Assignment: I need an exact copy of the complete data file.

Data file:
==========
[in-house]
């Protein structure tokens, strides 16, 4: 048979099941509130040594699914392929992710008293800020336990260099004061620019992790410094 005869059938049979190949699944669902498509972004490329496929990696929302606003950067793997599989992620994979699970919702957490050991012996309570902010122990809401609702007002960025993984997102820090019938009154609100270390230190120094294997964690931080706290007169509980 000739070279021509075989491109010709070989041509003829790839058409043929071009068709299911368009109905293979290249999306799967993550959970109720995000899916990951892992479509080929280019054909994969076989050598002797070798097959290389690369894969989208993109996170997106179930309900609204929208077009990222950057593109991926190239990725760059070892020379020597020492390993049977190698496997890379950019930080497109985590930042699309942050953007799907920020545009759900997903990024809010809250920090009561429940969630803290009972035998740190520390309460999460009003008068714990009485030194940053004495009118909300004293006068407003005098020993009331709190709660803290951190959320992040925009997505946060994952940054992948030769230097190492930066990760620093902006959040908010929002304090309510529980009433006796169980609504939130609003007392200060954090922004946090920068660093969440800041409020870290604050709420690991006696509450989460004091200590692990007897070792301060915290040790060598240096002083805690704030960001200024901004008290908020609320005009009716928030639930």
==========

[in-house]
């Protein structure tokens, strides 16, 4: 048979099941509130040594699914392929992710008293800020336990260099004061620019992790410094 005869059938049979190949699944669902498509972004490329496929990696929302606003950067793997599989992620994979699970919702957490050991012996309570902010122990809401609702007002960025993984997102820090019938009154609100270390230190120094294997964690931080706290007169509980 000739070279021509075989491109010709070989041509003829790839058409043929071009068709299911368009109905293979290249999306799967993550959970109720995000899916990951892992479509080929280019054909994969076989050598002797070798097959290389690369894969989208993109996170997106179930309900609204929208077009990222950057593109991926190239990725760059070892020379020597020492390993049977190698496997890379950019930080497109985590930042699309942050953007799907920020545009759900997903990024809010809250920090009561429940969630803290009972035998740190520390309460999460009003008068714990009485030194940053004495009118909300004293006068407003005098020993009331709190709660803290951190959320992040925009997505946060994952940054992948030769230097190492930066990760620093902006959040908010929002304090309510529980009433006796169980609504939130609003007392200060954090922004946090920068660093969440800041409020870290604050709420690991006696509450989460004091200590692990007897070792301060915290040790060598240096002083805690704030960001200024901004008290908020609320005009009716928030639930």